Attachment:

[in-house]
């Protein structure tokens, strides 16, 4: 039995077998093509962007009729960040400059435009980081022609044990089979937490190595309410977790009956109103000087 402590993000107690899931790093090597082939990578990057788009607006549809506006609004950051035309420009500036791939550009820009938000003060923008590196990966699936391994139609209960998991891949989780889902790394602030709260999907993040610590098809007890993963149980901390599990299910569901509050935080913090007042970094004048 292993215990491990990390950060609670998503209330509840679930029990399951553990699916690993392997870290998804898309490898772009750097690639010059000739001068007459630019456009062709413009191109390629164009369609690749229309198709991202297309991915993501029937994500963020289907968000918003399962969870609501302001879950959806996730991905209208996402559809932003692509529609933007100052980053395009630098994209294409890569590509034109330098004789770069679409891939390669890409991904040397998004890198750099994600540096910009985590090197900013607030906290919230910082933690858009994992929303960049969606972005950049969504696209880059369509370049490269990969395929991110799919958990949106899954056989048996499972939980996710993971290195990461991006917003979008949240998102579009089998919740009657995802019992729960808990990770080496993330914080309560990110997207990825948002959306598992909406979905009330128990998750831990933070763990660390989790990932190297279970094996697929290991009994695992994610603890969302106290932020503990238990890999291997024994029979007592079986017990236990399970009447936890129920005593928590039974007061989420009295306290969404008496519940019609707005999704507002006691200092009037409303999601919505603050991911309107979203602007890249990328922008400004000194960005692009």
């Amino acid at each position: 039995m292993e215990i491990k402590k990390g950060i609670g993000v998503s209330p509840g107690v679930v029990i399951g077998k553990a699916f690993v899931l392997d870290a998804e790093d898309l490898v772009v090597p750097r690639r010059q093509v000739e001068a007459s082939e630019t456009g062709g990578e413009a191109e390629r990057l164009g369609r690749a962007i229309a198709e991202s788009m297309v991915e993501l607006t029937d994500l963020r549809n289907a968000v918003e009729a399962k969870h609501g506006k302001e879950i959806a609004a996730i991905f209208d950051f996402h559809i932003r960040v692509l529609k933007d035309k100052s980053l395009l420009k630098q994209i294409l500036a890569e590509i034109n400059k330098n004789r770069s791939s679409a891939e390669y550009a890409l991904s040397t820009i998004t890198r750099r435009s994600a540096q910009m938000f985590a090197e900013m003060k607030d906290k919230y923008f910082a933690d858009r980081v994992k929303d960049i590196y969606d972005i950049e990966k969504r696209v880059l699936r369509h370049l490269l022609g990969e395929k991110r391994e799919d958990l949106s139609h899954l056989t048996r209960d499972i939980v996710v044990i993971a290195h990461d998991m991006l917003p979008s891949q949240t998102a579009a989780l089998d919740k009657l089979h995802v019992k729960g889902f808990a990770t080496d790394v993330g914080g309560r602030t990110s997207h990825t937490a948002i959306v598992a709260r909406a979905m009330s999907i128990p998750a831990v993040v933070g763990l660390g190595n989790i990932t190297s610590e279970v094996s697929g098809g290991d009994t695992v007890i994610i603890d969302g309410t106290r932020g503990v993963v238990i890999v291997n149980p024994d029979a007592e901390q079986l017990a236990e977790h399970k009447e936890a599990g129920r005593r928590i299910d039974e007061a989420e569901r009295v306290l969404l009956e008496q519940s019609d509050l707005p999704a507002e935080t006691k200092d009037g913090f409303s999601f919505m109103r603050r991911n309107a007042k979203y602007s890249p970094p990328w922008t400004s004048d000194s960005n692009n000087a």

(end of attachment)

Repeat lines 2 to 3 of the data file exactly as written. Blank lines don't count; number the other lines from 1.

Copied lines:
């Protein structure tokens, strides 16, 4: 039995077998093509962007009729960040400059435009980081022609044990089979937490190595309410977790009956109103000087 402590993000107690899931790093090597082939990578990057788009607006549809506006609004950051035309420009500036791939550009820009938000003060923008590196990966699936391994139609209960998991891949989780889902790394602030709260999907993040610590098809007890993963149980901390599990299910569901509050935080913090007042970094004048 292993215990491990990390950060609670998503209330509840679930029990399951553990699916690993392997870290998804898309490898772009750097690639010059000739001068007459630019456009062709413009191109390629164009369609690749229309198709991202297309991915993501029937994500963020289907968000918003399962969870609501302001879950959806996730991905209208996402559809932003692509529609933007100052980053395009630098994209294409890569590509034109330098004789770069679409891939390669890409991904040397998004890198750099994600540096910009985590090197900013607030906290919230910082933690858009994992929303960049969606972005950049969504696209880059369509370049490269990969395929991110799919958990949106899954056989048996499972939980996710993971290195990461991006917003979008949240998102579009089998919740009657995802019992729960808990990770080496993330914080309560990110997207990825948002959306598992909406979905009330128990998750831990933070763990660390989790990932190297279970094996697929290991009994695992994610603890969302106290932020503990238990890999291997024994029979007592079986017990236990399970009447936890129920005593928590039974007061989420009295306290969404008496519940019609707005999704507002006691200092009037409303999601919505603050991911309107979203602007890249990328922008400004000194960005692009």
């Amino acid at each position: 039995m292993e215990i491990k402590k990390g950060i609670g993000v998503s209330p509840g107690v679930v029990i399951g077998k553990a699916f690993v899931l392997d870290a998804e790093d898309l490898v772009v090597p750097r690639r010059q093509v000739e001068a007459s082939e630019t456009g062709g990578e413009a191109e390629r990057l164009g369609r690749a962007i229309a198709e991202s788009m297309v991915e993501l607006t029937d994500l963020r549809n289907a968000v918003e009729a399962k969870h609501g506006k302001e879950i959806a609004a996730i991905f209208d950051f996402h559809i932003r960040v692509l529609k933007d035309k100052s980053l395009l420009k630098q994209i294409l500036a890569e590509i034109n400059k330098n004789r770069s791939s679409a891939e390669y550009a890409l991904s040397t820009i998004t890198r750099r435009s994600a540096q910009m938000f985590a090197e900013m003060k607030d906290k919230y923008f910082a933690d858009r980081v994992k929303d960049i590196y969606d972005i950049e990966k969504r696209v880059l699936r369509h370049l490269l022609g990969e395929k991110r391994e799919d958990l949106s139609h899954l056989t048996r209960d499972i939980v996710v044990i993971a290195h990461d998991m991006l917003p979008s891949q949240t998102a579009a989780l089998d919740k009657l089979h995802v019992k729960g889902f808990a990770t080496d790394v993330g914080g309560r602030t990110s997207h990825t937490a948002i959306v598992a709260r909406a979905m009330s999907i128990p998750a831990v993040v933070g763990l660390g190595n989790i990932t190297s610590e279970v094996s697929g098809g290991d009994t695992v007890i994610i603890d969302g309410t106290r932020g503990v993963v238990i890999v291997n149980p024994d029979a007592e901390q079986l017990a236990e977790h399970k009447e936890a599990g129920r005593r928590i299910d039974e007061a989420e569901r009295v306290l969404l009956e008496q519940s019609d509050l707005p999704a507002e935080t006691k200092d009037g913090f409303s999601f919505m109103r603050r991911n309107a007042k979203y602007s890249p970094p990328w922008t400004s004048d000194s960005n692009n000087a």